There was a very poignant point after the cancer had been discovered in Terry’s spine where Terry and I had to openly talk about the fact that this journey was not going to end the way we wanted it to. All of the dreams we had of growing old together, traveling, watching our daughter grow up, playing with grandkids, and just sharing life with each other – were not going to happen. This was most difficult conversation to begin in my life, but it turned out to be the most beautiful and blessed time we had ever shared. You see there was no more planning for tomorrow, there was no more deciding which chores were left, and there wasn’t any more talk about life here on Earth. There was only talk about the connection of our souls, what that meant now, and the magnificence of where she was going.
The grieving for me started at that point and has continued since. There have been so many miracles of healing for both me and my daughter that were the results of people caring enough to embrace our pain. They came at unexpected moments and we will be forever grateful. For my daughter there were school teachers, church youth leaders, and friends who stepped forward to help. May I say how amazed I was at how compassionate 12 and 13 year-old young women can be?! There were also college-age girls who walked beside Mikayla; but most of all I saw what God was able to do working through ordinary people in our lives!
I am so grateful for all the wonderful people who helped Mikayla because I was grieving myself and could not always be everything that my daughter needed at this time.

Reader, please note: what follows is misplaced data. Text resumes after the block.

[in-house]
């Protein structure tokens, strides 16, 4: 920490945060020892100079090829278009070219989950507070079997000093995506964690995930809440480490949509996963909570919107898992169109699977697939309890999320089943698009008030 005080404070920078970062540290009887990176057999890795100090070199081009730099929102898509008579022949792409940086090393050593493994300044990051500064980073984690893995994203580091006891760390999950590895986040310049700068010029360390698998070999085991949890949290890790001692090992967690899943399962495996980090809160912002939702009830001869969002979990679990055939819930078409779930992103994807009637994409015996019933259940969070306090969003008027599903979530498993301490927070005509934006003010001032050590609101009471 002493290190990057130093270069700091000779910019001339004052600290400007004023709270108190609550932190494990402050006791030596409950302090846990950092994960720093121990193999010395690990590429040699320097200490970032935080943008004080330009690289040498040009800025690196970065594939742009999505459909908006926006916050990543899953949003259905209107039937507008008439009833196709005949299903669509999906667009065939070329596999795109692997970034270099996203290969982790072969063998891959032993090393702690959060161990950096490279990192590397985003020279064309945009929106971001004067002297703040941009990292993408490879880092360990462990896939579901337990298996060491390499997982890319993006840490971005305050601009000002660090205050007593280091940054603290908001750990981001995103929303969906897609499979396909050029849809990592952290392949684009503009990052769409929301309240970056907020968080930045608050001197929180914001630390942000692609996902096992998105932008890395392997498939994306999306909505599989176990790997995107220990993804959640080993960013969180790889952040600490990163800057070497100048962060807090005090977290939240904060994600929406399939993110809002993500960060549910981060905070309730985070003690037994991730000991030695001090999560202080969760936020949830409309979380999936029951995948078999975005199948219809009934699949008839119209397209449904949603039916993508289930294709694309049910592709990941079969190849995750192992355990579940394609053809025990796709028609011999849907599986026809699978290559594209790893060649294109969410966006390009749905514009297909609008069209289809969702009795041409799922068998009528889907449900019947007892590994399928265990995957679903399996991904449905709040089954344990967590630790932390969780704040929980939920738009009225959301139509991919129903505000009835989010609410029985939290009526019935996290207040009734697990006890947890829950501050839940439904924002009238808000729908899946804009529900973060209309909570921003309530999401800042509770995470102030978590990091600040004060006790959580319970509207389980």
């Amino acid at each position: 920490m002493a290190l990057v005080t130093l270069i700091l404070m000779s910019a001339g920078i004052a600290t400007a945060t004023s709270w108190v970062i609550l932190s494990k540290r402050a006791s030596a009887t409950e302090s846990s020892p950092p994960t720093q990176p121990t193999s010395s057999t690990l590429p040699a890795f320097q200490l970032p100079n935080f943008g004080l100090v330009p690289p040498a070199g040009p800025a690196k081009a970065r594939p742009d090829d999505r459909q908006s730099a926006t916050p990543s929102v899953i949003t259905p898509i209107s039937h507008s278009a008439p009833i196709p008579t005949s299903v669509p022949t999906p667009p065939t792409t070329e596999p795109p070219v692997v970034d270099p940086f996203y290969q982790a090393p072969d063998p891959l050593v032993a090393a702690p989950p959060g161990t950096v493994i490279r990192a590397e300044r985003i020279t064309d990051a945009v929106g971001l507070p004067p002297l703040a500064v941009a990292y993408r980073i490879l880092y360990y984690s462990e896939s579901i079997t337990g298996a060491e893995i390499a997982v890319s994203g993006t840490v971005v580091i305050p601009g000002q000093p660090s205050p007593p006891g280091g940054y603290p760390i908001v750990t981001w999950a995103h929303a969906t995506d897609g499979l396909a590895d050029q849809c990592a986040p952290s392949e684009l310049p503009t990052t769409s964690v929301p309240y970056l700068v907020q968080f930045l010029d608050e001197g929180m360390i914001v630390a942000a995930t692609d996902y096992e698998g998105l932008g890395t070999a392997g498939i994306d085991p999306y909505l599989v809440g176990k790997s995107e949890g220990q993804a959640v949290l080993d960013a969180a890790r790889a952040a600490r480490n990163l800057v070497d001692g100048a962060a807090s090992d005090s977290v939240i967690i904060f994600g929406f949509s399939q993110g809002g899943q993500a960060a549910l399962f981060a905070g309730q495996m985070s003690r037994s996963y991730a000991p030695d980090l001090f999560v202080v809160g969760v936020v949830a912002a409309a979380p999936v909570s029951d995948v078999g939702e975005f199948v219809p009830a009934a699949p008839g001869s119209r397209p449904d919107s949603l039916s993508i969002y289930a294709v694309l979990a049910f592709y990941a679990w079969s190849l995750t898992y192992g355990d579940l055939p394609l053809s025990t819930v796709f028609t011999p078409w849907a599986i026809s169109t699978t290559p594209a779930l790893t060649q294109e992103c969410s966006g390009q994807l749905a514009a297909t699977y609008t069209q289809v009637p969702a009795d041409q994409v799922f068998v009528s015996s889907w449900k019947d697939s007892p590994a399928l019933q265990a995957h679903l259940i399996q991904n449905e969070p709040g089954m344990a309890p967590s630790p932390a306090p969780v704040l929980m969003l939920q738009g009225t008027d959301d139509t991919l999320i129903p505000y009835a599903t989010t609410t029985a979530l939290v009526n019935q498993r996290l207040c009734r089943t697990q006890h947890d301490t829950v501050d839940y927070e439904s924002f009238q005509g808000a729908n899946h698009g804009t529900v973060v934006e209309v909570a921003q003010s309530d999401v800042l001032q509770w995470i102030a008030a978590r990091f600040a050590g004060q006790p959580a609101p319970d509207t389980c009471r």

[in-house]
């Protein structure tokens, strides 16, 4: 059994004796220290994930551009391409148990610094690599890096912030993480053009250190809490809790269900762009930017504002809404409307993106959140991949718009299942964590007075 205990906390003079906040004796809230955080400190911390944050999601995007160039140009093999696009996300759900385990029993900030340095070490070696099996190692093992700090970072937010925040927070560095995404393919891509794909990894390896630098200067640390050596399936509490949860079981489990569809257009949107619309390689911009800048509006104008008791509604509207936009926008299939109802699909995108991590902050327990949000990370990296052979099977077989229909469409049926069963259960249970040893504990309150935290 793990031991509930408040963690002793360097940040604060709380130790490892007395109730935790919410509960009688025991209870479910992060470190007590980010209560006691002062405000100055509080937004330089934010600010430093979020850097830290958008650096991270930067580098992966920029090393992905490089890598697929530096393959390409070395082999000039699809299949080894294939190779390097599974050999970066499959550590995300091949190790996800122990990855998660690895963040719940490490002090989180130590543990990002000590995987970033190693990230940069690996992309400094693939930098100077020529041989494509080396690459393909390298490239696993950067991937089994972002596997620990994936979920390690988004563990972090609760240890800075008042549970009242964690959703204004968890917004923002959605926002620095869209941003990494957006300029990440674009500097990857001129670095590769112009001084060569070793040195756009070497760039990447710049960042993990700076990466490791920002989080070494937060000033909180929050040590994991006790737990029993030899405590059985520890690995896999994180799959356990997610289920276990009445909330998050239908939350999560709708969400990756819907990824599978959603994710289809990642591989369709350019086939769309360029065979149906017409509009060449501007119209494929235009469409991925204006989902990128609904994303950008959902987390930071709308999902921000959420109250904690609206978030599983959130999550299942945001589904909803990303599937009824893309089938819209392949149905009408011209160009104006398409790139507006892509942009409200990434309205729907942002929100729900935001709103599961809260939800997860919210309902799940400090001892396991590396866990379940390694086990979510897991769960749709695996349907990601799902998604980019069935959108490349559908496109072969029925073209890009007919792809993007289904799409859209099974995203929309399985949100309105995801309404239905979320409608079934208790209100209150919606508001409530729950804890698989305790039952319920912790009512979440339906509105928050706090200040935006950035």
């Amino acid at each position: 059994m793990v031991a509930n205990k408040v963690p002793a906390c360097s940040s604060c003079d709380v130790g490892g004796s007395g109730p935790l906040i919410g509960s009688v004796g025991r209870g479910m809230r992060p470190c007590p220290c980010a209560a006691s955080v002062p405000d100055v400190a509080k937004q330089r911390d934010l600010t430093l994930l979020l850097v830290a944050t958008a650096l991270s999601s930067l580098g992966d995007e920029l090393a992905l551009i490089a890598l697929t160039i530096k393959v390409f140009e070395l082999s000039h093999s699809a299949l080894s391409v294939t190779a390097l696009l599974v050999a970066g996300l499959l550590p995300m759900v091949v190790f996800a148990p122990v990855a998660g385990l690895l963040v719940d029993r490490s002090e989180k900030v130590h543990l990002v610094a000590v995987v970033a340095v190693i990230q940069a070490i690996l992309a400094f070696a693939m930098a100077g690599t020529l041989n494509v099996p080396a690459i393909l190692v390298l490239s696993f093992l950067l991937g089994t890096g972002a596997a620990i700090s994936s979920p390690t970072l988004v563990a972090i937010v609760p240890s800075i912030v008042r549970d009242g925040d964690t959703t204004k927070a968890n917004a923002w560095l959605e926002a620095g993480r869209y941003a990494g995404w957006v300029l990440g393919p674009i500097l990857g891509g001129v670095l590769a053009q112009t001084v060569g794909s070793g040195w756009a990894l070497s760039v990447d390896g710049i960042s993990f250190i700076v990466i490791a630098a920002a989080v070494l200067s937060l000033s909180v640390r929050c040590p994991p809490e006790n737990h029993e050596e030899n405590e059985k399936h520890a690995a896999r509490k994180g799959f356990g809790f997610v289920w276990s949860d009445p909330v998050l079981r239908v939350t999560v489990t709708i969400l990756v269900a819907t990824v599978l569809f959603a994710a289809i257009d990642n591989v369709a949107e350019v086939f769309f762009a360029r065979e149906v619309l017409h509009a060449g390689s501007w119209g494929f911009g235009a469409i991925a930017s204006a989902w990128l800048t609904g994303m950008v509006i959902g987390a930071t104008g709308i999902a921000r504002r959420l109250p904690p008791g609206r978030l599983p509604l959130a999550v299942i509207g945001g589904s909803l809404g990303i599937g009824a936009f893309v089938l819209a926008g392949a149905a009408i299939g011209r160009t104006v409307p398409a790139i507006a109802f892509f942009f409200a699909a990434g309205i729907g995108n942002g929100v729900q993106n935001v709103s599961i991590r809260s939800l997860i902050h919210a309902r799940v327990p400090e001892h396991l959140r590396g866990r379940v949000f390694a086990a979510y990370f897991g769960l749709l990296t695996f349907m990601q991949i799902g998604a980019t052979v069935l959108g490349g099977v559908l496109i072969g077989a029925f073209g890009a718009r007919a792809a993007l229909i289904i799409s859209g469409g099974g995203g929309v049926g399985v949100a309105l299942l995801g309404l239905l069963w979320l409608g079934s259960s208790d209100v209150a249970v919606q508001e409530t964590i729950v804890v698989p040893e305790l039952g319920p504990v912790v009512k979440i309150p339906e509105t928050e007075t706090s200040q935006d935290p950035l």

As a man on this journey, I discovered that many men did not want to talk about grieving and if they did, they expected you to be through it and on with life within a few months. Again I was blessed with a few close friends that stood by me and were there when I needed an ear, but most of all were patient with me as I experienced my ups and downs.
I of course reached out for some counseling, read many books, and prayed through the journey. Now five and a half years later I can honestly say that God does heal us and He does prepare us to move on in life in new ways. I recently heard a song at a Philips, Craig, and Dean concert entitled “Tell Your Heart to Beat Again” that reinforces this idea. After healing we need to tell our heart to beat again, we need to choose to live again, and we need to find passions for our life.
This is the word to hang on to, this is the promise of a new tomorrow. Within weeks of Terry’s passing God put three words onto my heart: Renew, Transform, and Restore. Our lives have been forever changed but there is life ahead of us. This time of grieving is not only for the loved one we lost, but also for the life we once had. As we move from that life to the new one we will have, we grieve loss, we are restored to health, we are renewed and transformed so that we can experience a new life. As bad as the loss is, we need to hang on to hope that what is ahead will be wonderful as well.
My beautiful daughter Mikayla is graduating high school this spring and moving on to college. I still feel grief when I think about the reality that Terry will not be there for Mikayla’s graduation, 18th birthday, and the trip to take her to college. Mikayla is moving on in life as a healthy young woman, mature beyond her years due to life’s reality and hardships. But thanks to her mother’s legacy, she is ready. And so am I.